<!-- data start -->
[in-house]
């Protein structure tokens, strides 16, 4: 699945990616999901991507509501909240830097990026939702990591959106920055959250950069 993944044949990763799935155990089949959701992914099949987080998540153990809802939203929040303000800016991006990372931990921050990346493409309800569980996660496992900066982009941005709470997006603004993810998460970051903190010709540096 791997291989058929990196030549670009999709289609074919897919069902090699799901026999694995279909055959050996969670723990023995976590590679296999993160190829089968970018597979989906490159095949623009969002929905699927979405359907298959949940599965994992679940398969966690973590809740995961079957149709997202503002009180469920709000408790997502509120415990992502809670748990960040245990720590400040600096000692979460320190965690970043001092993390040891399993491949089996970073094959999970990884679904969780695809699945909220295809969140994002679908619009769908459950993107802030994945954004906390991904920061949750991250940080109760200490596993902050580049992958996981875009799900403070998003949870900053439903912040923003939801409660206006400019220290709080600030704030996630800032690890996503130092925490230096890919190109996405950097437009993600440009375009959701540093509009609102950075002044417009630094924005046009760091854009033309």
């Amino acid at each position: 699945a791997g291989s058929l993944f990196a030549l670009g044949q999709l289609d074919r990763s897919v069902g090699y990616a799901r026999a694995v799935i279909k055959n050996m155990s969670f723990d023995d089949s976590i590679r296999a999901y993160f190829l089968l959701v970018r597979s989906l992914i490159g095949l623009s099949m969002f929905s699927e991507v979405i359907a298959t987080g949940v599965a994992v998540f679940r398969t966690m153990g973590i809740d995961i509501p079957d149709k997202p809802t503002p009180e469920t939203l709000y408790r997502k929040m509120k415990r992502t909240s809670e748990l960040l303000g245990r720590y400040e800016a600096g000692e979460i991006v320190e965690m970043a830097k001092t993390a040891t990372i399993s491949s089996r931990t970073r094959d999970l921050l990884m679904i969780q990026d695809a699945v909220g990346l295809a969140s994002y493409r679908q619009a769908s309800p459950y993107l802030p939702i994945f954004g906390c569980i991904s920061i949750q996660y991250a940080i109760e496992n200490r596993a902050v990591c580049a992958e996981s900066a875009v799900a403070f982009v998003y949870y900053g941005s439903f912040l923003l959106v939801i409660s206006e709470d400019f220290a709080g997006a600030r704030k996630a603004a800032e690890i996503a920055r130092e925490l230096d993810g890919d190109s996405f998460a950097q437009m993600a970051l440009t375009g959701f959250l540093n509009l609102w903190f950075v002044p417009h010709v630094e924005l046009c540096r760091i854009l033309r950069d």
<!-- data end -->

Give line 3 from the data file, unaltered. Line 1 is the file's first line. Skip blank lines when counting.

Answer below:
């Amino acid at each position: 699945a791997g291989s058929l993944f990196a030549l670009g044949q999709l289609d074919r990763s897919v069902g090699y990616a799901r026999a694995v799935i279909k055959n050996m155990s969670f723990d023995d089949s976590i590679r296999a999901y993160f190829l089968l959701v970018r597979s989906l992914i490159g095949l623009s099949m969002f929905s699927e991507v979405i359907a298959t987080g949940v599965a994992v998540f679940r398969t966690m153990g973590i809740d995961i509501p079957d149709k997202p809802t503002p009180e469920t939203l709000y408790r997502k929040m509120k415990r992502t909240s809670e748990l960040l303000g245990r720590y400040e800016a600096g000692e979460i991006v320190e965690m970043a830097k001092t993390a040891t990372i399993s491949s089996r931990t970073r094959d999970l921050l990884m679904i969780q990026d695809a699945v909220g990346l295809a969140s994002y493409r679908q619009a769908s309800p459950y993107l802030p939702i994945f954004g906390c569980i991904s920061i949750q996660y991250a940080i109760e496992n200490r596993a902050v990591c580049a992958e996981s900066a875009v799900a403070f982009v998003y949870y900053g941005s439903f912040l923003l959106v939801i409660s206006e709470d400019f220290a709080g997006a600030r704030k996630a603004a800032e690890i996503a920055r130092e925490l230096d993810g890919d190109s996405f998460a950097q437009m993600a970051l440009t375009g959701f959250l540093n509009l609102w903190f950075v002044p417009h010709v630094e924005l046009c540096r760091i854009l033309r950069d």